In this first decade of the 21st century, intervention research supports the New Freedom Commission's (6) call for research on the multifaceted concept of recovery. As reviewed above, researchers are making progress in understanding and improving various aspects of brain function, symptom control, cognitive function, psychosocial behaviors, quality of life, and self-agency. In most of these areas, effective interventions exist, and within each area a number of promising interventions are under investigation.

Several findings are clear. People with schizophrenia are tremendously heterogeneous in each domain of recovery, and the various domains of recovery are themselves relatively independent from one another. Current interventions are effective for specific dimensions of the illness and functions, are usually ameliorative rather than curative, and are effective only for a proportion of patients. Hence, we suggest defining recovery in terms of improvements in specific domains rather than globally.

The limitations of current research on recovery are also apparent. First, a consistent and more specific terminology is needed to facilitate communication among advocates, researchers, and policy makers. Second, because our knowledge of the neurobiology, pathophysiology, and heterogeneity of schizophrenia is incomplete, definitive interventions are lacking. In the immediate future, interventions are likely to be restorative for some patients, ameliorative for most, and ineffective for some others. Third, because the dissemination and adoption of effective treatments lag far behind their development (Drake RE, Skinner JS, personal communication, 2008), the great majority of patients with schizophrenia will probably not have access to evidence-based interventions until there is extensive reform of health care and disability policies in the United States.

Neuroscience, clinical and services research, and the recovery movement are addressing the same important issues in regard to schizophrenia, albeit in different ways (5,6). Research might be seen as more relevant and advocacy might be seen as more effective if the two groups could adopt a more precise, uniform terminology and work collaboratively. We have suggested a simple modification of terms to foster collaboration and have illustrated how such language might be useful in clarifying areas and degrees of progress, as well as areas in which we are in need of more intensive research.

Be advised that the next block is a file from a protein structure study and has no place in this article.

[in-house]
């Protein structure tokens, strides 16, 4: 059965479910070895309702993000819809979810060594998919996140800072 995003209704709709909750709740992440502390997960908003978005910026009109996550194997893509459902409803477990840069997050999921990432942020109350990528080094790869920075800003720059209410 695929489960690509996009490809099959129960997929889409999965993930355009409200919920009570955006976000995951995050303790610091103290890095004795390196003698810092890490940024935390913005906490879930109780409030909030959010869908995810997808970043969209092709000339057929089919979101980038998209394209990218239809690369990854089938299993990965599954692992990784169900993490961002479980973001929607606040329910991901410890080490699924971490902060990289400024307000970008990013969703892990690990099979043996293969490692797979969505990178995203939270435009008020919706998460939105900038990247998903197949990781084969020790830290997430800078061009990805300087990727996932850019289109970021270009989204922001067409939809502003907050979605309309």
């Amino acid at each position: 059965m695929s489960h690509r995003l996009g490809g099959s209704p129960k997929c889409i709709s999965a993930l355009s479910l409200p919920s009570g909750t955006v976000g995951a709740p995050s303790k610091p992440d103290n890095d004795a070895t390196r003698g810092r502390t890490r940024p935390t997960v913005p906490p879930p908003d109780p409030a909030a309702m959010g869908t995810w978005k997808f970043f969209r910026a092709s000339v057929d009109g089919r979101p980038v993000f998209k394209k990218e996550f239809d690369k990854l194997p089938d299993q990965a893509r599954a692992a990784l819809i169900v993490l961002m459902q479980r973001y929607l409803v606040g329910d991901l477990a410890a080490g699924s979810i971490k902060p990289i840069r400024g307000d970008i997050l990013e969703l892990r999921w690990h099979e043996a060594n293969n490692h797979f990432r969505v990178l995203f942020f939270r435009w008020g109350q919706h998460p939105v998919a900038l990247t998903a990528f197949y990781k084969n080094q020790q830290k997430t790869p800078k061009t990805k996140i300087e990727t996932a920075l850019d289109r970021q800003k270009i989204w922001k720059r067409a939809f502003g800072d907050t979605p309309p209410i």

Dr. Lieberman has received research grants from, served as a consultant for, served on the advisory board for, or served on the Data and Safety Monitoring Board for AstraZeneca, Bristol-Myers Squibb, Eli Lilly and Company, GlaxoSmithKline, Forest Laboratories, Janssen Pharmaceuticals, Merck, Pfizer, Solvay, and Wyeth. Dr. Lieberman also holds a patent with RepliGen Corporation. Dr. Lieberman does not receive financial compensation or salary support for being a consultant or for being on an advisory board. Dr. Keefe has received research grants from, served as a consultant for, or received speaker's honoraria from Abbott Laboratories, Bristol-Myers Squibb, Cephalon, Dainippon Sumitomo Pharm, Eli Lilly and Company, Gabriel Pharmaceuticals, Johnson & Johnson, Lundbeck, Memory Pharmaceuticals, Merck, Orexigen Therapeutics, Otsuka America Pharmaceutical, Pfizer, Sanofi-Aventis, and XenoPort. Dr. Keefe also receives royalties from the Brief Assessment of Cognition Symbol Coding of the MATRICS Consensus Cognitive Battery. Dr. Perkins has received research grants, consulting fees, or educational fees from AstraZeneca, Bristol-Myers Squibb, Eli Lilly and Company, Forest Laboratories, GlaxoSmithKline, Janssen Pharmaceuticals, Otsuka America Pharmaceutical, Pfizer, and Shire Pharmaceuticals. Dr. Stroup has served as a consultant for or has received speaker's honoraria from AstraZeneca, Janssen Pharmaceuticals, Eli Lilly and Company, Pfizer, and Solvay Pharmaceuticals. The other authors report no competing interests.

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Course of illness and potential effects of interventions in schizophrenia

Figure 1  Course of illness and potential effects of interventions in schizophrenia
+